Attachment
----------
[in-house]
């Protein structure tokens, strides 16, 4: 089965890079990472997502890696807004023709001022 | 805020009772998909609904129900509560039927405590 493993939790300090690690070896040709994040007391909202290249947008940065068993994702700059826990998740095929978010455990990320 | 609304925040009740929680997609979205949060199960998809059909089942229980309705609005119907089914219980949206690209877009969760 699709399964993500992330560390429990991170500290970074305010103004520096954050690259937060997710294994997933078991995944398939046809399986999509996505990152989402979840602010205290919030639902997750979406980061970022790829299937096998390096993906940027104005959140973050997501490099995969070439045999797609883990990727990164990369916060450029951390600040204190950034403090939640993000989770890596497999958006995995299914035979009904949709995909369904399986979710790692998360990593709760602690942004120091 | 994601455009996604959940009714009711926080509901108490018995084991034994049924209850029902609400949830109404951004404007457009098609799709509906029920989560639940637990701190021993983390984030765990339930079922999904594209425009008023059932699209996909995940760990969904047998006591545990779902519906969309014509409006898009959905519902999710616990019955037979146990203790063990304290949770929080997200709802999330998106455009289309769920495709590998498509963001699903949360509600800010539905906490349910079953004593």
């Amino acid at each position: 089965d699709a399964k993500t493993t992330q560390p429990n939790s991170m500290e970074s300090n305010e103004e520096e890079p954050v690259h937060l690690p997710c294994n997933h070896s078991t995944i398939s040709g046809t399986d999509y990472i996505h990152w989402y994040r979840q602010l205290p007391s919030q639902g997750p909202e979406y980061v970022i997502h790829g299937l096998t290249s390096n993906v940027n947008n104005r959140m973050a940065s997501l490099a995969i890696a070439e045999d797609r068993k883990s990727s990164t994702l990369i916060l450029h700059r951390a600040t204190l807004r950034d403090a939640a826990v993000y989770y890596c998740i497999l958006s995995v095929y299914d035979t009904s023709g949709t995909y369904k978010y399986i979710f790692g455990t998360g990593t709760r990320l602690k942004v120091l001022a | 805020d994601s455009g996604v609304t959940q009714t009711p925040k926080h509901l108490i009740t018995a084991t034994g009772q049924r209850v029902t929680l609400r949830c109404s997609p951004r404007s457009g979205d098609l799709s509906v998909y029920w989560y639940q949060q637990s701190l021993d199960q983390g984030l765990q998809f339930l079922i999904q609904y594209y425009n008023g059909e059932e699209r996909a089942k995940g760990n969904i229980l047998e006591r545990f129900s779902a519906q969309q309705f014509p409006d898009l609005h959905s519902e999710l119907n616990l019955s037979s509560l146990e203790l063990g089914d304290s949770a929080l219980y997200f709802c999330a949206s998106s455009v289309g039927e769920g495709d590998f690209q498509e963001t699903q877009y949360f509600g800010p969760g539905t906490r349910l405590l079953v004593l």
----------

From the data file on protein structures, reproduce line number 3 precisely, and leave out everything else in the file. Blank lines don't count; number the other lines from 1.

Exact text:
């Amino acid at each position: 089965d699709a399964k993500t493993t992330q560390p429990n939790s991170m500290e970074s300090n305010e103004e520096e890079p954050v690259h937060l690690p997710c294994n997933h070896s078991t995944i398939s040709g046809t399986d999509y990472i996505h990152w989402y994040r979840q602010l205290p007391s919030q639902g997750p909202e979406y980061v970022i997502h790829g299937l096998t290249s390096n993906v940027n947008n104005r959140m973050a940065s997501l490099a995969i890696a070439e045999d797609r068993k883990s990727s990164t994702l990369i916060l450029h700059r951390a600040t204190l807004r950034d403090a939640a826990v993000y989770y890596c998740i497999l958006s995995v095929y299914d035979t009904s023709g949709t995909y369904k978010y399986i979710f790692g455990t998360g990593t709760r990320l602690k942004v120091l001022a | 805020d994601s455009g996604v609304t959940q009714t009711p925040k926080h509901l108490i009740t018995a084991t034994g009772q049924r209850v029902t929680l609400r949830c109404s997609p951004r404007s457009g979205d098609l799709s509906v998909y029920w989560y639940q949060q637990s701190l021993d199960q983390g984030l765990q998809f339930l079922i999904q609904y594209y425009n008023g059909e059932e699209r996909a089942k995940g760990n969904i229980l047998e006591r545990f129900s779902a519906q969309q309705f014509p409006d898009l609005h959905s519902e999710l119907n616990l019955s037979s509560l146990e203790l063990g089914d304290s949770a929080l219980y997200f709802c999330a949206s998106s455009v289309g039927e769920g495709d590998f690209q498509e963001t699903q877009y949360f509600g800010p969760g539905t906490r349910l405590l079953v004593l």